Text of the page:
Ask Beth: Gluten-Free Nutrition Labels
Happy August, everyone!
I recently received the following question from a reader. She gave me permission to share her question and my response in case anyone else may benefit from this information.
“I’d like some clarification regarding products that are GF supposedly but label says less than 2% of various gluten containing ingredients. I see the less than 2% on several different labels which might relate to modified food starch, might be molasses which might have gluten in it. Apparently things can be labeled gluten free if it is less than 2%. Are these types of products recommended for people with Celiac to use?”
It seems like there are (potentially) several questions here that I could answer, so I am going to try to address your question(s) as best as I can:
1) According to 2014 FDA regulations, any product that is labeled “gluten free” (it has those words on the box/container/package) MUST contain less than 20 parts per million of gluten. There is currently no test to accurately determine gluten in smaller amounts at this time. 20 parts per million is considered an acceptable level of gluten by the FDA. For more information about what 20 parts per million means, please visit this site.
2) There are companies called third-party certification programs that use different standards for “gluten free” — some go as low as 5 or 10 parts per million. You may have seen their logos on some products in your grocery store. You can read more about these companies here.
3) The phrase you mentioned, “contains less than 2%” is a different aspect of nutrition labeling.
For example, “Pork, water, contains 2% or less of: salt, spices, sodium phosphates, dextrose, autolyzed yeast extract, caramel color.”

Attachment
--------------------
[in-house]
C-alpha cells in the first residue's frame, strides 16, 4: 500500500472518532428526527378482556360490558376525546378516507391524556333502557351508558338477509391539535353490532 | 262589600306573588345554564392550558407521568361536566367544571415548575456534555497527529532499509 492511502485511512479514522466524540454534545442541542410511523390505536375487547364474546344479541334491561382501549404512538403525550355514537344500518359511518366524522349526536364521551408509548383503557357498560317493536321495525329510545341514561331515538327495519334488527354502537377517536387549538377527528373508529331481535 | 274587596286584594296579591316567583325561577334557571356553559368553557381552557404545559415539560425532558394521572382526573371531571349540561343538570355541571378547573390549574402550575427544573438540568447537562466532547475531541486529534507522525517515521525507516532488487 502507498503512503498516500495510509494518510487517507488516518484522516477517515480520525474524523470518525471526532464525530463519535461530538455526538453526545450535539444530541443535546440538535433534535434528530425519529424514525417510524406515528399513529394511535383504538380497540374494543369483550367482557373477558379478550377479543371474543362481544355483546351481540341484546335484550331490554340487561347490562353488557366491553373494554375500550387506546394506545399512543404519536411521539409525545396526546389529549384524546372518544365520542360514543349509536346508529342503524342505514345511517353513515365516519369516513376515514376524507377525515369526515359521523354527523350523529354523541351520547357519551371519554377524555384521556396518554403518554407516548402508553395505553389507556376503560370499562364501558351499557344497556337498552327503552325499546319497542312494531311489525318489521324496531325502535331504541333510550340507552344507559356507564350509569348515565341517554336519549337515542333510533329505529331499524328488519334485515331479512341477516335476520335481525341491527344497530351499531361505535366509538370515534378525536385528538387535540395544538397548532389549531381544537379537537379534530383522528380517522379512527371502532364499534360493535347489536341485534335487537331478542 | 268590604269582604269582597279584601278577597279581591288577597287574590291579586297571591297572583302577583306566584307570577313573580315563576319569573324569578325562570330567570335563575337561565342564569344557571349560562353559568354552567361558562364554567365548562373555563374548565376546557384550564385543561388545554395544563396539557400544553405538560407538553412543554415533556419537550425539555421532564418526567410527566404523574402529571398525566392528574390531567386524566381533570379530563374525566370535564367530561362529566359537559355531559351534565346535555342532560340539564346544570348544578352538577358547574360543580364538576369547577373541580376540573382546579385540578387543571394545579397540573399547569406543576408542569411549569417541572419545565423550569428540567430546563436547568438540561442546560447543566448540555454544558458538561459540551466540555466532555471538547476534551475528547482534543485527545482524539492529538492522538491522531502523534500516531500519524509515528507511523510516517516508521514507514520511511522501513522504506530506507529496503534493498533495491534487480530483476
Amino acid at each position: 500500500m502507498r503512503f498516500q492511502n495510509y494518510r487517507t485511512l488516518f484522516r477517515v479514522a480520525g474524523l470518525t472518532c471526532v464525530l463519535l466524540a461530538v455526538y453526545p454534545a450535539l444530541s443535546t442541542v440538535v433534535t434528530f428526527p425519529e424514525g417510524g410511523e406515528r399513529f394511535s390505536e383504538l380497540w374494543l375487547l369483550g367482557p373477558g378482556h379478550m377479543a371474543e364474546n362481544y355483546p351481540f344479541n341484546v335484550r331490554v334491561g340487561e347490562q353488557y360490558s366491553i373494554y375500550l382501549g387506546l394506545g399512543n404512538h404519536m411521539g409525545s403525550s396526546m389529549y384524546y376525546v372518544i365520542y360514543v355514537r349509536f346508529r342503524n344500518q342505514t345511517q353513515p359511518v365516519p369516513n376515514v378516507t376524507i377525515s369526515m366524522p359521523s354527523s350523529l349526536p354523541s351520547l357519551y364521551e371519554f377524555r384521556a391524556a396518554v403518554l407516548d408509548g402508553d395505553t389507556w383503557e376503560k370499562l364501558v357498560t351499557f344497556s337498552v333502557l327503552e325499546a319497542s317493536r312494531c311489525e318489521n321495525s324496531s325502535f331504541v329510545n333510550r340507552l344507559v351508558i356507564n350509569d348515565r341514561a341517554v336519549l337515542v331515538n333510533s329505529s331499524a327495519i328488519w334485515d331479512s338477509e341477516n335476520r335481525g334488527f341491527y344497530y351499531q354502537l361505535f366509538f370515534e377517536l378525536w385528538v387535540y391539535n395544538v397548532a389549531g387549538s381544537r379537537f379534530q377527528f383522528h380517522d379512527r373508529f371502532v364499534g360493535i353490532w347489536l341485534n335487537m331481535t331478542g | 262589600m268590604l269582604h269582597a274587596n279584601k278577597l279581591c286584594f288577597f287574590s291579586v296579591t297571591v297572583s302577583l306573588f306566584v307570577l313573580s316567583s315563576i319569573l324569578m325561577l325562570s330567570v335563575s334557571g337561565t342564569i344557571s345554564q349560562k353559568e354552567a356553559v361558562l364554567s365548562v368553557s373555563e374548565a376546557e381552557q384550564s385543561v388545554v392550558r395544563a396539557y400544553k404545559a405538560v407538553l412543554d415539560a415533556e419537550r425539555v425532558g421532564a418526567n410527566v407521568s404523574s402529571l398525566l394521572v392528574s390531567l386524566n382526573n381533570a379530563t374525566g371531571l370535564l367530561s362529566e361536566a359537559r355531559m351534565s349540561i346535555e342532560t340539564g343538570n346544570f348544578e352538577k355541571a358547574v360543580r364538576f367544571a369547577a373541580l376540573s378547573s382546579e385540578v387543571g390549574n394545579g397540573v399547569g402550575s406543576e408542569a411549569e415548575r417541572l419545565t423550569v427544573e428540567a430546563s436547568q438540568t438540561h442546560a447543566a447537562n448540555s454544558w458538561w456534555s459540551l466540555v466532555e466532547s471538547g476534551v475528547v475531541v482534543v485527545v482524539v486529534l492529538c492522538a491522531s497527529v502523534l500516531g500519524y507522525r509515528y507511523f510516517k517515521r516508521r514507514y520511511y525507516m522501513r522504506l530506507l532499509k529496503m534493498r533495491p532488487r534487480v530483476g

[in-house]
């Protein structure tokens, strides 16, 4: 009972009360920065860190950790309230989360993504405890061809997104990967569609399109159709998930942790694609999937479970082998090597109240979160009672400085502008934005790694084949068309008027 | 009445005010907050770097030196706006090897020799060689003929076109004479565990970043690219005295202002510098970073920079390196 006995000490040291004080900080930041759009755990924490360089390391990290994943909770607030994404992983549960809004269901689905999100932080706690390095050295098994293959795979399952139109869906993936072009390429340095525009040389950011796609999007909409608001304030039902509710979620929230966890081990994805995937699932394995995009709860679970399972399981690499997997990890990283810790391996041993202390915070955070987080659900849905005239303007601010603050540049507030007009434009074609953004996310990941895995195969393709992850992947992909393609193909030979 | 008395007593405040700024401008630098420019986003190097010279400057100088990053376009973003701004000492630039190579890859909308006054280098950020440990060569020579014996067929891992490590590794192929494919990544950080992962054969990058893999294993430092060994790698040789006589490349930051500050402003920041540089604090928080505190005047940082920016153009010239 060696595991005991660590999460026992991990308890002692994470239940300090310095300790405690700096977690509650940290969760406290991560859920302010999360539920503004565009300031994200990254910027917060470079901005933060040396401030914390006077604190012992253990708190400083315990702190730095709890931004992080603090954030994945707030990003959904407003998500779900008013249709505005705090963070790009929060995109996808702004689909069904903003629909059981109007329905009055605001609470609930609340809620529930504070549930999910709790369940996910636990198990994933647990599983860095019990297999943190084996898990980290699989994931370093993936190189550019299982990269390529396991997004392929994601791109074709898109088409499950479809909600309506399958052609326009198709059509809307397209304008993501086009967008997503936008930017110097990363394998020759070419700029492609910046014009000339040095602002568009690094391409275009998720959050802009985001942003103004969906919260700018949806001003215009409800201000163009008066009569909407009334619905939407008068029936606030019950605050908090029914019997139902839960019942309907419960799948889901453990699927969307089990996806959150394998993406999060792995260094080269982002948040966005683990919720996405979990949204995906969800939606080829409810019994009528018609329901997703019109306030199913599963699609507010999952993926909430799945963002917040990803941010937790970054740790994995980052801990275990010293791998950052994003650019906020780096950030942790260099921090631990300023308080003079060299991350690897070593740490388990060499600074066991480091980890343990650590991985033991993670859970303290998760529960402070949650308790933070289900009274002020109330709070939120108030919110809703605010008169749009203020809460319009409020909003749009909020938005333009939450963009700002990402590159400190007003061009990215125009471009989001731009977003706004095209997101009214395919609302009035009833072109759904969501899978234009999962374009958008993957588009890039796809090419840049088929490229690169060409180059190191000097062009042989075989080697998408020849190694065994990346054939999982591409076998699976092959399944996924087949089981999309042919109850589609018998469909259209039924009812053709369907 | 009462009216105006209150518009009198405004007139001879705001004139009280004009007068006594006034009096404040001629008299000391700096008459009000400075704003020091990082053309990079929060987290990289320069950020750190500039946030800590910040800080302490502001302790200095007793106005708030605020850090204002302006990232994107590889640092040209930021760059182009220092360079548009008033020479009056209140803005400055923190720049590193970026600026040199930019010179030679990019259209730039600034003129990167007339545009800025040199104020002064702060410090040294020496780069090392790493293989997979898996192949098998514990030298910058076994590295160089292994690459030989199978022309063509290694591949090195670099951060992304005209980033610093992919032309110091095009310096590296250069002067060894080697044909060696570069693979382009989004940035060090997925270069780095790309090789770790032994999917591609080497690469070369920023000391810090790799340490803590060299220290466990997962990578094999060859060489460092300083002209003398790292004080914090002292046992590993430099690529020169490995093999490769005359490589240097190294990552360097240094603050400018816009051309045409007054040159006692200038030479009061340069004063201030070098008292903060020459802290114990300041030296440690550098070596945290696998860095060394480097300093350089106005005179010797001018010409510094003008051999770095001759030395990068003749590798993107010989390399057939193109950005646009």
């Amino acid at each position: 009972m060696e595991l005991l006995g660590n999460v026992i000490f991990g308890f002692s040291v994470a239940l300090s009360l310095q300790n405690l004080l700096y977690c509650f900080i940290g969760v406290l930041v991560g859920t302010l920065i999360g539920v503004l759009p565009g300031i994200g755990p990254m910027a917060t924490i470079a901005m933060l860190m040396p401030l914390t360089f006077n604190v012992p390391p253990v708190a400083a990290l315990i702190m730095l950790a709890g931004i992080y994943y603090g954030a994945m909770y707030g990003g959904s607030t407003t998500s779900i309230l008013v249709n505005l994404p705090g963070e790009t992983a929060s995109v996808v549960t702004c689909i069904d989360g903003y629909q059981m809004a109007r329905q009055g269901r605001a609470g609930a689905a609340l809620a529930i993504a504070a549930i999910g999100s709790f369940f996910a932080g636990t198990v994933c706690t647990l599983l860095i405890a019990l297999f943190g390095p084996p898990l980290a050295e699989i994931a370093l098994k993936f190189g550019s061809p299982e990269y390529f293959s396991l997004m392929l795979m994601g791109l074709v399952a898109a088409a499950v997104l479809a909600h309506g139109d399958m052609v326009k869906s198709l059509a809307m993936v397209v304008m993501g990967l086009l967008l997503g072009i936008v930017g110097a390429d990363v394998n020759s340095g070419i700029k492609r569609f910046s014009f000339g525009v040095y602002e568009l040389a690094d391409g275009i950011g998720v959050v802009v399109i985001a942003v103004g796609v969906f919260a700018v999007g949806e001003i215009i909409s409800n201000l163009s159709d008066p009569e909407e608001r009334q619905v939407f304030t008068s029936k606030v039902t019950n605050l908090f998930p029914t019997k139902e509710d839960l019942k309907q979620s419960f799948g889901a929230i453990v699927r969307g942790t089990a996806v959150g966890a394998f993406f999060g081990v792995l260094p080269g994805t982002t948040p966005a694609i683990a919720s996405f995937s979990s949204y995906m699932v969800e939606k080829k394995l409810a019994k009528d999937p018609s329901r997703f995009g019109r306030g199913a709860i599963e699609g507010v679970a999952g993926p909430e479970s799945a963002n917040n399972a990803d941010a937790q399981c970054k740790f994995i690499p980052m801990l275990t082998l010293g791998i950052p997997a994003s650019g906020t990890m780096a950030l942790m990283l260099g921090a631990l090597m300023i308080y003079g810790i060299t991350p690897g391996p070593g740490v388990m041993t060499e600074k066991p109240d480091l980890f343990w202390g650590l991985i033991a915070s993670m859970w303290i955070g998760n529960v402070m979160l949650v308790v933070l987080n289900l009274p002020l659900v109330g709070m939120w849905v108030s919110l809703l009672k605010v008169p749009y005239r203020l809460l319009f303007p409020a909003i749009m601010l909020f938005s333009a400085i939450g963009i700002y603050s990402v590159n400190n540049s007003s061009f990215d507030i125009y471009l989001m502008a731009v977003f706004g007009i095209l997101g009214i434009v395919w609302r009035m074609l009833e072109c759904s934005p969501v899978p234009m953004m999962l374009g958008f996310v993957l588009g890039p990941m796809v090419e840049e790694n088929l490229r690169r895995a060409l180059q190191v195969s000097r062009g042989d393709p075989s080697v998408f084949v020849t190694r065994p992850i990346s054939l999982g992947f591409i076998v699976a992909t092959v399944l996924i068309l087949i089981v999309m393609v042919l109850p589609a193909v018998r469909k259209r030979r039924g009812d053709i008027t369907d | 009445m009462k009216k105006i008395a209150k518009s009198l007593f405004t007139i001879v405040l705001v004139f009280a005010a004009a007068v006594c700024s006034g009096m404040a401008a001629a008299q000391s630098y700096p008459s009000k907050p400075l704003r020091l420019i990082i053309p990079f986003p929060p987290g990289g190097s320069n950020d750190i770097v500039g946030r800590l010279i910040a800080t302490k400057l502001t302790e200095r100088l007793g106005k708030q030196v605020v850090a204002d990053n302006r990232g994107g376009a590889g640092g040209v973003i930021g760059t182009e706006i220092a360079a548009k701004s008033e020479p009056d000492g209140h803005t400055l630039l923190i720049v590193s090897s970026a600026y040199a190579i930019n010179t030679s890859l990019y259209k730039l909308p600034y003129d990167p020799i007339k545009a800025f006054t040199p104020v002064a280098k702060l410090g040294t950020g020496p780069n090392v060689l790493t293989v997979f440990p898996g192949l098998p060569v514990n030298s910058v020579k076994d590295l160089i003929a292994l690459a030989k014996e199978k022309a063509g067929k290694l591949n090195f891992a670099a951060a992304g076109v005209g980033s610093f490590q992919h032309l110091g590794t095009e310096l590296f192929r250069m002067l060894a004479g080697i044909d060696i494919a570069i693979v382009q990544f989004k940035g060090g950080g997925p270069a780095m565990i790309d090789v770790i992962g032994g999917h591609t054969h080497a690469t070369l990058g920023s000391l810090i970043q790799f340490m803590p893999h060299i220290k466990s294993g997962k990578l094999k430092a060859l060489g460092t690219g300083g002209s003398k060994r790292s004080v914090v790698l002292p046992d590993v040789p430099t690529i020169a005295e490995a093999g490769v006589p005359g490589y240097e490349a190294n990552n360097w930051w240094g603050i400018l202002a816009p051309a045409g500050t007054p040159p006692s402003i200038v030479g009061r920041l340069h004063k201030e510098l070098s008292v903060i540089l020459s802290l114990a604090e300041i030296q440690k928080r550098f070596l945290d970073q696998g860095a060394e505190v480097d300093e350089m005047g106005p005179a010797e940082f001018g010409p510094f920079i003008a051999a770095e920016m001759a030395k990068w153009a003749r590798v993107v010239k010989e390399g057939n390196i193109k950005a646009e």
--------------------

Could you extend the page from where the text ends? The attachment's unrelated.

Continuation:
There may be some confusion here because there are many ingredients that MAY contain gluten, such as modified food starch or caramel color or a variety of other things. However, (in the United States) if the label says “gluten free,” there is not more than 20 parts per million of gluten present, even if the ingredient could potentially contain gluten.
4) For most questionable ingredients, the FDA recommends companies put “contains wheat” on the label if that ingredient is sourced from wheat. HOWEVER, if the package does NOT say “gluten free,” that product MAY contain an unacceptable level of gluten.
As a side note, there are some people with Celiac Disease or other gluten-related disorder that cannot tolerate ANY gluten. So even 20 parts per million is too much for them. It is relatively rare, but possible, to be that sensitive to gluten. For the most part, the vast majority of people with Celiac Disease are safe consuming products as long as they are less than 20 parts per million of gluten.
So, the key here is to purchase products labeled “gluten free.” The “less than 2%” phrase is not used to calculate amount of gluten in a product.
Thanks for reaching out!
If you have a question, please feel free to email me or comment below. If I don’t know the answer, I will do my best to point you in the direction of someone who can help you!